ALONG THE SYRIA-TURKEY BORDER — The bomb maker was displaying his homemade mortar launcher, crafted from a tube and bits of metal. “Whatever we need to produce, we Google it,” said the factory worker turned rebel commander and arms procurer in a border village where goats and insurgents walk along steep mountain paths.
Most of the time, the weapon remains stashed under a bed in the rented home where the insurgent leader lives with his wife and five children, including two teenage boys who have joined his rebel band.
More than 30 miles away, an emaciated Abed Kafi Abu Zaid lay on an air mattress in the back bedroom of a concrete beige house, paralyzed from a bullet wound to the spine.
“The world has forgotten us,” the wounded man, 32, said as he pulled on a cigarette, his narrow face like a death shroud, resigned to his fate.
The two fighters offer another illustration of how Syria’s conflict is being felt in neighboring nations — they’re on the Turkish side of this more-than-500-mile border.
Turkey’s Hatay province has become a logistics base, arms bazaar and convalescence center for Syrian rebels and their supporters — not to mention a hub of intrigue over Islamist funding and squabbling among rebel militias that seem to agree on little else beyond the need to oust Syrian President Bashar Assad.
Syrian fighters may not carry arms openly on Turkish soil, but guns and materiel are stashed in safe houses throughout this region dotted by pine forests, olive groves and pomegranate trees. Wounded fighters and civilians are carted on stretchers across the porous frontier from Syria for medical care. Syrian army defectors pour in after deserting their posts.
With Turkish Prime Minister Recep Tayyip Erdogan joining calls for Assad’s resignation, Turkish authorities appear to look the other way. Even though the government in Ankara has reported a buildup of its forces along the border since Syrian antiaircraft batteries shot down a Turkish jet last month, soldiers seen here seem mostly relaxed and confined to sprawling bases.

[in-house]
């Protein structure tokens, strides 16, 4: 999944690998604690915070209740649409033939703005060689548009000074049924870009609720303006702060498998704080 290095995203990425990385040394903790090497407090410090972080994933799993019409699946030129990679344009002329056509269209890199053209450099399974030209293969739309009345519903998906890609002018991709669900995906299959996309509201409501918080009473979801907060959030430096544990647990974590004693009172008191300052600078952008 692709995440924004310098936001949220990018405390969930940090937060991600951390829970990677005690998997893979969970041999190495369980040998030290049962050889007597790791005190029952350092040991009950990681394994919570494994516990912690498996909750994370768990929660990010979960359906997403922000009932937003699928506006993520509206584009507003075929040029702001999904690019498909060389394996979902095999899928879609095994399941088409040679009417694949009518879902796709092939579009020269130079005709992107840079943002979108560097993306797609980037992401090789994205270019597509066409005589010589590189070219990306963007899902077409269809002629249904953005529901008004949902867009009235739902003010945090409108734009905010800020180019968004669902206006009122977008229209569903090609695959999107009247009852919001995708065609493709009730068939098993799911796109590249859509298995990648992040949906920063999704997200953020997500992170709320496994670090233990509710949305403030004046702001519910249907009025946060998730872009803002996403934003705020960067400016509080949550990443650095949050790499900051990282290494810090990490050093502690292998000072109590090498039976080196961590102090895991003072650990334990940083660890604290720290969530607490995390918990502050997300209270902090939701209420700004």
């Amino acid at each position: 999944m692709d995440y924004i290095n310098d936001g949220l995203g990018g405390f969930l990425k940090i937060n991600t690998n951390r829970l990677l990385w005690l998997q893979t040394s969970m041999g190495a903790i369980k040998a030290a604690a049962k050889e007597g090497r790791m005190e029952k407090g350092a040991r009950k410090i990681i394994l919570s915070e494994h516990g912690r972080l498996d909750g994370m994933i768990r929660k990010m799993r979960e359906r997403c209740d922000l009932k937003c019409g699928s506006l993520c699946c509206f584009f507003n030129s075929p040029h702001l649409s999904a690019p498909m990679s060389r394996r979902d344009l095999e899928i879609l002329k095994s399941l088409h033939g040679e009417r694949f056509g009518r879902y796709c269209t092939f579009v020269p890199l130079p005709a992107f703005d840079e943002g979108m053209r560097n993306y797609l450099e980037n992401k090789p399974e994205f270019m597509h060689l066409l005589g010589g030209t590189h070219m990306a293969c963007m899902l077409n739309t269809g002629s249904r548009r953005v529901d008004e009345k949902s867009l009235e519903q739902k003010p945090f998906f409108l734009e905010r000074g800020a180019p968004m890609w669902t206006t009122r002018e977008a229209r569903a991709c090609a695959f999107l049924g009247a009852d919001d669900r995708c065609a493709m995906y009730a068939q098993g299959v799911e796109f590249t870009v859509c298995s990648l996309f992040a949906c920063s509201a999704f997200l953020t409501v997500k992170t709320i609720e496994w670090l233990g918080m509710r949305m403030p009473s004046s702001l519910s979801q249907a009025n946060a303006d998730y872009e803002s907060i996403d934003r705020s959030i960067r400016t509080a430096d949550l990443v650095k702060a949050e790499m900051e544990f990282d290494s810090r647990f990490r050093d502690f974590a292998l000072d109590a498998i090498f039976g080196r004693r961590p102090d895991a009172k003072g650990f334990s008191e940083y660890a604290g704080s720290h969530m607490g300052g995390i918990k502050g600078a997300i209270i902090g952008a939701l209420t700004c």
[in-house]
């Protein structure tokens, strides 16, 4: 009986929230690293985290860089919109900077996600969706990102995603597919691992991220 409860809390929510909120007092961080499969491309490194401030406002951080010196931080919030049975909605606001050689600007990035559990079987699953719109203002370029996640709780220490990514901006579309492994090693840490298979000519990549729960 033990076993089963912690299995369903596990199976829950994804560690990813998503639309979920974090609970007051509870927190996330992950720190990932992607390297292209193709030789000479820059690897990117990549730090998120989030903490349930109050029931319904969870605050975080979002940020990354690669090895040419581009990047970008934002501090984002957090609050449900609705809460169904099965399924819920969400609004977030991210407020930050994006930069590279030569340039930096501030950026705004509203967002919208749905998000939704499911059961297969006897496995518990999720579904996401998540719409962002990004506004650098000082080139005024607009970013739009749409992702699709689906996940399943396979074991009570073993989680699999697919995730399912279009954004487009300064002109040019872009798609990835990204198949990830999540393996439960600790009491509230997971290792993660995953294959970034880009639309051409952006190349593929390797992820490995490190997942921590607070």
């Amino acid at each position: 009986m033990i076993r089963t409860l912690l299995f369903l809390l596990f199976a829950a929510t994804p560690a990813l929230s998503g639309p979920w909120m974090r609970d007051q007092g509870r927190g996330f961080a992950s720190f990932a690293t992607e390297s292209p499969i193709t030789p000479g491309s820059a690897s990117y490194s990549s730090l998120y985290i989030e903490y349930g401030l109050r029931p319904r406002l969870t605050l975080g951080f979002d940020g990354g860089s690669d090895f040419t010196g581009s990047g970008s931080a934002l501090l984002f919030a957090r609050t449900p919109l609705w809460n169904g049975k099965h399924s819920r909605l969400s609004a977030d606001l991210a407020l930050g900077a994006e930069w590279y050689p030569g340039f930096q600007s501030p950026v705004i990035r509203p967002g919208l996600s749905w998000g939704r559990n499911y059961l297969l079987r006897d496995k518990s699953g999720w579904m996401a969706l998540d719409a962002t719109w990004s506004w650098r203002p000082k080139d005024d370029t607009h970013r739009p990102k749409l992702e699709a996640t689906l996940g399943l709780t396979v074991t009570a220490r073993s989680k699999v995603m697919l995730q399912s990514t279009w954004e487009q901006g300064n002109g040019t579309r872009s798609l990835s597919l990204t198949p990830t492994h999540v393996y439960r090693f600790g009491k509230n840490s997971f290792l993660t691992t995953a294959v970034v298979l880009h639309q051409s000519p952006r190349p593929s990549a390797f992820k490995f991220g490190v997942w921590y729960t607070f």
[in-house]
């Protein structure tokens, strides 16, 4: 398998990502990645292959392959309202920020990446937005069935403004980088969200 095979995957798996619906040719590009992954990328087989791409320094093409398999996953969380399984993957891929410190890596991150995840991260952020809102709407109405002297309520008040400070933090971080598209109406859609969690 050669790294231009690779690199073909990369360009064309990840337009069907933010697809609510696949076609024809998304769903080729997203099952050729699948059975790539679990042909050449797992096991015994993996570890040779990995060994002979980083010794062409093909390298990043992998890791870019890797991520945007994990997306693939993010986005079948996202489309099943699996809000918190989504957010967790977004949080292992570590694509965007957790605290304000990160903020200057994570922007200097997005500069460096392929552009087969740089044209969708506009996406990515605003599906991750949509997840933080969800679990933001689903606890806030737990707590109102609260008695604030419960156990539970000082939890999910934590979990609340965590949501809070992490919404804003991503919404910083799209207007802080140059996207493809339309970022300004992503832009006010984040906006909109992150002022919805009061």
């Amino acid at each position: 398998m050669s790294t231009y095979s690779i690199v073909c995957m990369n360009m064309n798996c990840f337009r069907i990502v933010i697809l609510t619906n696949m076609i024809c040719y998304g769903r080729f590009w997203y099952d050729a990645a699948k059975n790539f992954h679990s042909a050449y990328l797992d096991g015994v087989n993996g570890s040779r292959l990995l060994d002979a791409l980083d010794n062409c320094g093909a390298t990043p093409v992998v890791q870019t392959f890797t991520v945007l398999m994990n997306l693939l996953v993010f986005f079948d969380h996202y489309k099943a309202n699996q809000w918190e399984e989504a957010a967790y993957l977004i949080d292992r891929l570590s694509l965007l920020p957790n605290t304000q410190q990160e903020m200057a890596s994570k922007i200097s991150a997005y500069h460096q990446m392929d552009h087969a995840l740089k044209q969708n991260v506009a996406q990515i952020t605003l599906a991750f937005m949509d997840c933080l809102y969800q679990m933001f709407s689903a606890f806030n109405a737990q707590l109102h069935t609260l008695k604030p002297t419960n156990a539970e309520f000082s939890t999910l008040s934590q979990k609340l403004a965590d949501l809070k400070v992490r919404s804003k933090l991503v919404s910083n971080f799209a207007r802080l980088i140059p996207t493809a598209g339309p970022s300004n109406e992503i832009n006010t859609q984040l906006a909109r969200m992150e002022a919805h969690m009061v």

Orderly but basic camps strung out along the Turkish side shelter about 30,000 Syrian refugees. Outside their white tents, Turkish flags vie for attention with the green, white and black Syrian revolutionary tricolor. At one border camp, young men were taking a dip last week in a fetid agricultural canal to escape the sweltering heat.
Others hole up in safe houses. At one cramped, ground-floor flat in the Turkish town of Reyhanli, on the main road to the Syrian city of Aleppo, wounded men lay on mattresses on the floor while opposition operatives in long beards peered at computer screens and chatted on Skype.
Some Syrians who have fled the fighting were out and about desperately seeking help for their cause.
Mostly it’s a hustle for arms and funds — both hard to come by. There’s a lot of frustration in the heavily decentralized insurgent ranks, composed of dozens of militias, most featuring grandiose names evoking Islamic heroes, eagles and lions. Point men and “logistics” reps for various battalions set up shop in Turkey, looking for everything from bullets to foodstuffs to medical supplies.
“I’m on a mission,” said a well-built Syrian rebel from the central province of Hama who called himself Abu Ali— like others interviewed, he insisted for security reasons on being identified by a nickname. He spoke as he ate kebab and sipped beer at a restaurant in the bustling city of Antakya.
Abu Ali, 31, an electrician who says he was wounded twice in battle in Hama province, declined to say what his mission was about, which is usually the case in these parts. But talk revolved around weapons and money — mostly the lack of them. Abu Ali, like others, says the only well-stocked militias are those affiliated with Islamist factions. Many Syrian rebels here express frustration with this turn of events, saying the Islamists represent a small minority of the opposition fighters.
“They are just pretending to be religious to get money from the gulf,” Abu Ali said of the Islamist battalions and their support from Persian Gulf nations. “They are hiding behind religion.”